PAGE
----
1. Home
  2. English Literacy 7-10
  3. Meeting the literacy needs of Aboriginal students
Print this page Reduce font size Increase font size

Meeting the literacy needs of Aboriginal students

A diverse group of Aboriginal students were involved in the project, from a range of community and family backgrounds. Their community backgrounds ranged from the rural Aboriginal communities of Tabulam and Cabbage Tree Island, and families living within rural towns, to the inner-city Aboriginal community of Redfern, as well as suburban Sydney.

Teachers reported that the literacy skills of their Aboriginal students varied from amongst the top students in the school, to students who had never been known to write more than a sentence or two, and some who had never written at all. All the Aboriginal students were in a minority in mainstream secondary classes, with the exception of Alexandria Park Community School, where Aboriginal students are a majority in some classes.

All teachers agreed at the start of the project that a significant proportion of their students, including Aboriginal students, were rarely engaged actively in classroom activities and discussion, and many more students were not optimally engaged.

The Reading to Learn program has been developed over a decade in the context of Aboriginal education. The problems that Aboriginal students experience with schooling have been extensively researched in this program (Rose 1999, 2004, 2005).

As almost all Aboriginal students in NSW schools are in classes with a majority of non-Aboriginal students, their needs cannot be addressed without addressing normal classroom practices. The approach taken by Reading to Learn is not to withdraw or treat any of these students differently, but to train teachers to support all the students in their classes to successfully achieve the syllabus outcomes. Additional support can also be provided to weaker students, working with the same texts as the mainstream classes in which they are studying.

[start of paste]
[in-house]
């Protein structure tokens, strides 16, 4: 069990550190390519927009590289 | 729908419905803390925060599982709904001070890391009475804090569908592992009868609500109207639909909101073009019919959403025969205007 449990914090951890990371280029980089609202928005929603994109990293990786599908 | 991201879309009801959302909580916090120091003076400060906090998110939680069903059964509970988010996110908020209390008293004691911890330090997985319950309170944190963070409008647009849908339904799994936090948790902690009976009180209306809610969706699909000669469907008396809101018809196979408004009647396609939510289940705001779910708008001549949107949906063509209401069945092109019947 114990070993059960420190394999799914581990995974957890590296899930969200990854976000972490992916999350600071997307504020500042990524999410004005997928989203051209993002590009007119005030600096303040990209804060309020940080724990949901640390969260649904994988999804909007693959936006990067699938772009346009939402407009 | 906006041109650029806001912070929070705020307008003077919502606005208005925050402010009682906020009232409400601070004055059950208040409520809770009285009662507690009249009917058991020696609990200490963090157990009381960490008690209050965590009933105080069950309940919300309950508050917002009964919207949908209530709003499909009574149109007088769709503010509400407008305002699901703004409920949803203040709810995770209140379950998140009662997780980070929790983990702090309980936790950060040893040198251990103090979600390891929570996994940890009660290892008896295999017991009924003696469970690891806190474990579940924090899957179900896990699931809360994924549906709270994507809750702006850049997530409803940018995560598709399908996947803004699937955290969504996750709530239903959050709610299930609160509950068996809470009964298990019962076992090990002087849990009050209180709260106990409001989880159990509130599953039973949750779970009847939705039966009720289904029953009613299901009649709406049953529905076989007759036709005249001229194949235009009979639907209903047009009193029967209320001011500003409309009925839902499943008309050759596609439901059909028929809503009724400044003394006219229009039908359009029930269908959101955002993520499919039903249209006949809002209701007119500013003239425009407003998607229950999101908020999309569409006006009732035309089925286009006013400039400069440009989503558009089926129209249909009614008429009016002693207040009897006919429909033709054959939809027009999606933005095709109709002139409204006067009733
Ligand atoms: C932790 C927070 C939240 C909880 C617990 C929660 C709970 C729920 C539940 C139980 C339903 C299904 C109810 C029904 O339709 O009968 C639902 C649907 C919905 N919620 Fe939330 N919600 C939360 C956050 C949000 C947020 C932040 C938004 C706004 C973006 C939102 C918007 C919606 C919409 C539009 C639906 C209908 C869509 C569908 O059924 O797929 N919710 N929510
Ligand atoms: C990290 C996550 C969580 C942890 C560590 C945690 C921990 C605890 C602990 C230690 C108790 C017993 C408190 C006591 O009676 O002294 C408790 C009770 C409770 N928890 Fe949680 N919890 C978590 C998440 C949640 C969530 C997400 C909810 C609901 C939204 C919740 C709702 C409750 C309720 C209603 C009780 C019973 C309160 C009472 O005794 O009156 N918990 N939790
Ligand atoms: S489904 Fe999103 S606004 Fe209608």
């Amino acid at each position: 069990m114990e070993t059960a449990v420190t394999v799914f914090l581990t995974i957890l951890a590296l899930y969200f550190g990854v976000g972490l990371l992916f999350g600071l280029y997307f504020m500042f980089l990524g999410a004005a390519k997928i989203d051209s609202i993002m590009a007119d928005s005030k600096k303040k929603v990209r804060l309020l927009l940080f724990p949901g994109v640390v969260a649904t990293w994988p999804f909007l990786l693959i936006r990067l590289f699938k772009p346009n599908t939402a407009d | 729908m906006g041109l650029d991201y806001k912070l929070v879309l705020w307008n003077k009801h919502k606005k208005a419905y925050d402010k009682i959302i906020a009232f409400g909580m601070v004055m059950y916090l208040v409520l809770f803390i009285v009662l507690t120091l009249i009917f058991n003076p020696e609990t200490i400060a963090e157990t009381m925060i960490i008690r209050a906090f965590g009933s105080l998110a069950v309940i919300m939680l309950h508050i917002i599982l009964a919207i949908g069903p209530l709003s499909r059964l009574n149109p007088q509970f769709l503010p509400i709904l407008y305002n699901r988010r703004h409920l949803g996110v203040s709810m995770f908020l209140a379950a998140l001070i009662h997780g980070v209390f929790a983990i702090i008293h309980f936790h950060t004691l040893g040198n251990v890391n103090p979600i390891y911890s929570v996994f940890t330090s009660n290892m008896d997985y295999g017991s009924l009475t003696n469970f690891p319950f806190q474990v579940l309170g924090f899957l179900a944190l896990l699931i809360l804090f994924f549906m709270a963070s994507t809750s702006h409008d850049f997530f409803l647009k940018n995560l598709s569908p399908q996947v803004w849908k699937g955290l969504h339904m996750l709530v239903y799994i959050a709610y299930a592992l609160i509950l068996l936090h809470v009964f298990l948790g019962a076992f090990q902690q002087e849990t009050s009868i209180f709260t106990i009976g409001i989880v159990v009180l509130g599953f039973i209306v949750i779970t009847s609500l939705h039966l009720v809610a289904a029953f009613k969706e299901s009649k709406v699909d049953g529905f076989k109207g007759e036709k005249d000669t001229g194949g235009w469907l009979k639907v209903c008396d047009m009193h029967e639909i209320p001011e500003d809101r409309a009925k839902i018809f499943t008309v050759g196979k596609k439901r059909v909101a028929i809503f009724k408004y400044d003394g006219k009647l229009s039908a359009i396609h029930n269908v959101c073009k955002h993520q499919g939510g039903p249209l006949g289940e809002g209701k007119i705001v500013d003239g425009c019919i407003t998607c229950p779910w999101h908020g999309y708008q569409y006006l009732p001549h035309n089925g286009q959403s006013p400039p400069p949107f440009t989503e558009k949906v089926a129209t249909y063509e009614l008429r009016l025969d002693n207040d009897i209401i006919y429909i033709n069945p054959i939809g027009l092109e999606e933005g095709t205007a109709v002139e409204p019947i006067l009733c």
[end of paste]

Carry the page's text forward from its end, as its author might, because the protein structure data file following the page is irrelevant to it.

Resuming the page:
In general terms the solution is to integrate reading and writing with classroom activities, at all levels of schooling, in all curriculum areas. Teaching reading should not cease after junior primary, should not be separate from the curriculum content that is being read, and should be aimed at engaging all students equally. For this reason Reading to Learn trains teachers at all levels of to teach reading and writing as part of their normal classroom practice, and also trains support teachers/tutors to teach weaker students to read class texts (not lower level texts).

The needs of Aboriginal students in school are the context in which the project was planned and implemented. They are described in the following diagram, in three layers. The outside layer is the students’ home and community cultures. The most significant aspects of this environment for their schooling include:

  • the cultural and home issues that may impact on their well-being in the school, and their engagement in the school curriculum, and
  • the oral family culture of many students which impacts on their skills in engaging with the reading and writing demands of schooling.

The inner layer is the culture of schooling, in which the central goals for all students include:

  • achieving academic success, and
  • feeling that they belong as full members of the school community.

Learner identities in the cultures of home and school



The middle layer of the diagram represents what is needed to bring the cultural and home issues of Aboriginal students into the school culture and to meet the learning needs of students from oral home cultures. The aim is for all Aboriginal students to build strong integrated identities as both learners and community members. On one hand, an inclusive curriculum is required that can connect school learning with the Aboriginal family and community cultures. On the other hand, an inclusive approach is required that teaches reading and writing across the curriculum in all school grades, to ensure that all Aboriginal students can succeed. This model formed part of the submission from the Office of the Board of Studies to the 2003 NSW Aboriginal Education Review .

The focus of this project was primarily on showing how the latter goal can be achieved, using the Reading to Learn approach. But in addition, many texts chosen for lesson planning were either by Aboriginal authors or about Aboriginal issues, history and culture. Furthermore the project directly involved the Aboriginal community, through participation of Aboriginal Education Assistants in the final workshop, that considered strategies for bridging home. community and school for Aboriginal students

Print this page Reduce font size Increase font size


These materials are provided for research purposes and may contain opinions that are not shared by the Board of Studies NSW.
Meeting the literacy needs of Aboriginal students